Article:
Debunking Elon Musk’s Apocalyptic AI Claims: The Truth Behind ‘AI Will Kill Us All’




Elon Musk’s Claims About AI

Elon Musk’s Claims About AI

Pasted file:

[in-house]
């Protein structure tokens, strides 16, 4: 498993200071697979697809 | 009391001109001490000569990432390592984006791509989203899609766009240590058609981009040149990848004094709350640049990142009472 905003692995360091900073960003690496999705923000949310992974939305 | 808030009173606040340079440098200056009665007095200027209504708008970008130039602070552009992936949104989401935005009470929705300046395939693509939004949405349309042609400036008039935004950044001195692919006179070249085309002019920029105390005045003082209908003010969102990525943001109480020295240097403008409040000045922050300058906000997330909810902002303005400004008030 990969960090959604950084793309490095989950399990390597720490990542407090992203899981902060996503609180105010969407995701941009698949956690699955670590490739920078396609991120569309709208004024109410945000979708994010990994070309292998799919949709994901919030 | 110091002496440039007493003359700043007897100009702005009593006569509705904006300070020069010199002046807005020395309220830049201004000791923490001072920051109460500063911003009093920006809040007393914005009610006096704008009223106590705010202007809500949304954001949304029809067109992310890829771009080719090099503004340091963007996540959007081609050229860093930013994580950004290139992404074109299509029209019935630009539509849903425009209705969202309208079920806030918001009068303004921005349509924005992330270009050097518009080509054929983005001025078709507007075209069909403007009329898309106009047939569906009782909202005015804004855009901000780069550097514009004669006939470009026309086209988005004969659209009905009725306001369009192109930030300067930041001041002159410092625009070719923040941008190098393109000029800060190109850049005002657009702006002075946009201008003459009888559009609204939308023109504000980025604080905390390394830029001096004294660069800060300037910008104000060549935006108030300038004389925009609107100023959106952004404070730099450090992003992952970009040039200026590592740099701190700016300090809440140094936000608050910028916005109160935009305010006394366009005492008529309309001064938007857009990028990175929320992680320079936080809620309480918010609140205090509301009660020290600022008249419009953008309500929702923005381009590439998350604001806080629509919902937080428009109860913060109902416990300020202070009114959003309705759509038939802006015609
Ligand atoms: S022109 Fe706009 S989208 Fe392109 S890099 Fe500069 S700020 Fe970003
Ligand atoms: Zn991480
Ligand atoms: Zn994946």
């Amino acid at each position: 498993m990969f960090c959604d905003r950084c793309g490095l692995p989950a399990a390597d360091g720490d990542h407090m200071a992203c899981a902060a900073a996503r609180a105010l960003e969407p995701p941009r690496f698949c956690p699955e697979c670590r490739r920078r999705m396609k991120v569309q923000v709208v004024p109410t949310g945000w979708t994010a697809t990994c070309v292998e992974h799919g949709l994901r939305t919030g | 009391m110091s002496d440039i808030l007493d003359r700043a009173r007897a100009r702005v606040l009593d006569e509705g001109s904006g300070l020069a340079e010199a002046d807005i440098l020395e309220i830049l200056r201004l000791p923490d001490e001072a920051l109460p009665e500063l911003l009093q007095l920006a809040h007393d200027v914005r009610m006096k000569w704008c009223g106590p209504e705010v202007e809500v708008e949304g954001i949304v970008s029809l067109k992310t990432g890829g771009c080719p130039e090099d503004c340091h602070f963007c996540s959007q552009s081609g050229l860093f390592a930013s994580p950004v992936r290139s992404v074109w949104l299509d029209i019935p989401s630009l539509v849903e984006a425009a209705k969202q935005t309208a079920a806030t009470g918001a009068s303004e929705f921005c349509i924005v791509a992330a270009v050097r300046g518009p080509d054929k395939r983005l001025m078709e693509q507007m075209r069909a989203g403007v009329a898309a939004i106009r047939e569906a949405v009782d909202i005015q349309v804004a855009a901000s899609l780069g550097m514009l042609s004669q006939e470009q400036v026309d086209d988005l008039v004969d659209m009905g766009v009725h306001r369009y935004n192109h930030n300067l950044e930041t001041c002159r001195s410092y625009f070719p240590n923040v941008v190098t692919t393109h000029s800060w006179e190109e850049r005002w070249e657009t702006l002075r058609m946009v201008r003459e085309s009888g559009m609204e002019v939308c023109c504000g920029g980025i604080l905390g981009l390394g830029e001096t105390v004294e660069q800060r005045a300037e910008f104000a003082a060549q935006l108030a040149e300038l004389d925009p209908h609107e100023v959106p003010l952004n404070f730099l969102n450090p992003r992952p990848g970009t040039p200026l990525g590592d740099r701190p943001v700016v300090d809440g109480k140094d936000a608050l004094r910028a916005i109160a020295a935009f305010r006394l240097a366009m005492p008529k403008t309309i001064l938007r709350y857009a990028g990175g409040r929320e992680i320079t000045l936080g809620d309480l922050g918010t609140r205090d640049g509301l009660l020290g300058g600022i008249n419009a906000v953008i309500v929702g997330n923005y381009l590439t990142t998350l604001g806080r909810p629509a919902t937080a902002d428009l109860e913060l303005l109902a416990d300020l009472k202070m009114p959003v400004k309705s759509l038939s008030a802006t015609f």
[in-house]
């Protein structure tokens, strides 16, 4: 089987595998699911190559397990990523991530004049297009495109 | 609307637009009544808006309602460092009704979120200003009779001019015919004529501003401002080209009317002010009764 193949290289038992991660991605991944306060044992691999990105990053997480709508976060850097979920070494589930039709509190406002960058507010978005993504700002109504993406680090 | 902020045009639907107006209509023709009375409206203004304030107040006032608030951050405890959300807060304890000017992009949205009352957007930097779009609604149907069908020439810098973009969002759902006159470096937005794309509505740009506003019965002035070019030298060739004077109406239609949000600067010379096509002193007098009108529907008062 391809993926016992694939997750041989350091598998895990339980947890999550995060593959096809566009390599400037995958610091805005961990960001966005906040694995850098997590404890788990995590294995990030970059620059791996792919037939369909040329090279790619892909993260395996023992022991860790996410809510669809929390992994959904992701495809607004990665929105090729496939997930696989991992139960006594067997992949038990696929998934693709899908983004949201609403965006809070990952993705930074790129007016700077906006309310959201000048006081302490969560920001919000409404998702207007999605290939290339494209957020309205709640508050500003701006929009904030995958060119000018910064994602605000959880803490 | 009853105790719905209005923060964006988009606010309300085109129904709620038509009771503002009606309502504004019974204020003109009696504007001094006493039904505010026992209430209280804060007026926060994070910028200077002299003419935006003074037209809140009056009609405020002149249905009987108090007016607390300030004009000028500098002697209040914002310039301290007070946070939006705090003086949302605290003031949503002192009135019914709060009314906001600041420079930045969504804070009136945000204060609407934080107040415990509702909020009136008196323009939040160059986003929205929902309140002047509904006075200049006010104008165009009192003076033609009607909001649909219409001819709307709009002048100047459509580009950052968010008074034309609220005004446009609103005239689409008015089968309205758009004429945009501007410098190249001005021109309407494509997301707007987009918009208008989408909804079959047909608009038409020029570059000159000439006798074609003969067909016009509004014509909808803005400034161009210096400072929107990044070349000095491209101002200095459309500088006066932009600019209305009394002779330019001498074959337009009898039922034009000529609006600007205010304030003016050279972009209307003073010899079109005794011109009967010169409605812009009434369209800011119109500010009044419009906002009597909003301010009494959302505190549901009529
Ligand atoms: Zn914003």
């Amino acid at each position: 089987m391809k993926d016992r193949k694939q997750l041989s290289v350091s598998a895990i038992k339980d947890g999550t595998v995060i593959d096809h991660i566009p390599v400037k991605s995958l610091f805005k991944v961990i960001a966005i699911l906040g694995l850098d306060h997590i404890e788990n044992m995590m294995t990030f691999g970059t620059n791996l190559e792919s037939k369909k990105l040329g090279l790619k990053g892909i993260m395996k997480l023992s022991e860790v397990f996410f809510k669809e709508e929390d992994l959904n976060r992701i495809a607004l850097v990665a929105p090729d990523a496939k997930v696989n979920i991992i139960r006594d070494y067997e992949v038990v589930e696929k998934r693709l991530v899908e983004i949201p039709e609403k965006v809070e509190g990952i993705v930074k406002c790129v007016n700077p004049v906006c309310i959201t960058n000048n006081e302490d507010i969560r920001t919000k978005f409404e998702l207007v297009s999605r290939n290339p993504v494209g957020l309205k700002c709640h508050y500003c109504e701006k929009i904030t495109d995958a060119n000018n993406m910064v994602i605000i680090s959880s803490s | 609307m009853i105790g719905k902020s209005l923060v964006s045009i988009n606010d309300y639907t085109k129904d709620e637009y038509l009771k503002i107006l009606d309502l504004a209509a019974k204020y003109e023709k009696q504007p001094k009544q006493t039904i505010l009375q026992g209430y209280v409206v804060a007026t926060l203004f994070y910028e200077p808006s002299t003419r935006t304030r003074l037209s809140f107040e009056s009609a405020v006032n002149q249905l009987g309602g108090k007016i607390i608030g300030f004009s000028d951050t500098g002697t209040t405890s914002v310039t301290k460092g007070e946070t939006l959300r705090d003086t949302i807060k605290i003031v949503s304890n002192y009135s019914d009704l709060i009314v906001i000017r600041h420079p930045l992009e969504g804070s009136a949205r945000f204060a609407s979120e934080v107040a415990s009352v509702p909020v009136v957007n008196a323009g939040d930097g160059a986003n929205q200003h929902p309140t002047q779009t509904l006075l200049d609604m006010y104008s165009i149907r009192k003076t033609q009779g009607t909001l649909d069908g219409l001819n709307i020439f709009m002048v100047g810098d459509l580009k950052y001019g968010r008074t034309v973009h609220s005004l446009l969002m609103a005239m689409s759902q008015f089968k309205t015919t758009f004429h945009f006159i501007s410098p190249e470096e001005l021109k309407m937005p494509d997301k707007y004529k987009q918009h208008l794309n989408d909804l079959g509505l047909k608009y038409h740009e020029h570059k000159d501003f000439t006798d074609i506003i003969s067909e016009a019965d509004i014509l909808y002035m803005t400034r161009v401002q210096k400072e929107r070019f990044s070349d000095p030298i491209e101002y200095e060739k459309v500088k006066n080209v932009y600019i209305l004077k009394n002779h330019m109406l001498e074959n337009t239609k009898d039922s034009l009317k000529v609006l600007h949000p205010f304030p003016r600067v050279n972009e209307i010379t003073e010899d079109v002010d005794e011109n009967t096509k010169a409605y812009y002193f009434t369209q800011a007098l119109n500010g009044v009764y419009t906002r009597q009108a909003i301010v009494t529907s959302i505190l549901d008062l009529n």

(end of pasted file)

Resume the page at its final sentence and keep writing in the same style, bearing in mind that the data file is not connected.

ELON Musk’s claims that artificial intelligence (AI) ‘will kill us all’ have ‘no proof – yet’, according to a former responsible AI programme manager at Google. Toju Duke, who worked at Google for nearly a decade, told The Sun: “I’ve not seen any proof with the AI were dealing with today.” Toju Duke, a former responsible AI programme manager at GoogleCredit: Toju Duke / LinkedIn Tesla and SpaceX founder Elon MuskCredit: AFP The eccentric billionaire has been a staunch critic of AI, and outspoken about the dangers it poses – yet his company xAI unveiled its very own chatbot called Grok just last month. Despite this new AI offering, while attending the UK’s global AI Safety Summit in early November, Musk said: “There is some chance, above zero, that AI will kill us all. “I think it’s slow but there is some chance.” The dangers Musk, and experts like Duke, talk about include human rights violations, the reinforcing of dangerous stereotypes, privacy violations, copyright, misinformation, and cyber attacks. Some even fear AI’s potential use in bio and nuclear weaponry. “There is no evidence of that happening yet,” says Duke. “But of course, it’s something that could be potentially a risk in the future.” For now, the more grandiose fears of AI are merely runaway pessimism. “The only thing I see that makes people think these things is with the likes of generative AI, they’re saying it has some form of emergent properties, where it is coming up with capabilities it was not trained to come up with,” explained Duke. Emergent properties are behaviours that are born from the interactions AI has with human users, but are not explicitly programmed or designed by its creators. “I think that’s where the fear comes in, you know, if it carries on like this, how far can it go?,” Duke added. Duke, who founded her organisation Diverse AI to improve diversity in the AI sector, doesn’t think humans have many excuses if an intelligent machine does in fact ‘go rogue’. “Ultimately we’re the ones building it,” she explained. “We’re the ones training these models… I don’t think we have any excuses whatsoever.” Humans must train AI like how we raise children, says Duke – with a level of cause-and-effect parenting. “It’s like bringing up a child,” she said, adding that AI developers must encourage reinforcement learning over unsupervised learning. Otherwise, AI will “do things beyond what it’s meant to” by chasing positive reinforcement. Though the influence of having a global framework through which every country is responsible mustn’t be ignored. “The responsible AI framework – if its implemented from the set-go, then some of these concerns will be non-existent,” Duke urged. “AI’s being used in government and because it has all these inherent issues, its very important the right frameworks are put in place… it has its good and bad sides definitely, and we need to be aware of the bad sides. “But if we work on it properly, then it will be for the good of everyone.” Read more about Artificial IntelligenceEverything you need to know about the latest developments in Artificial Intelligence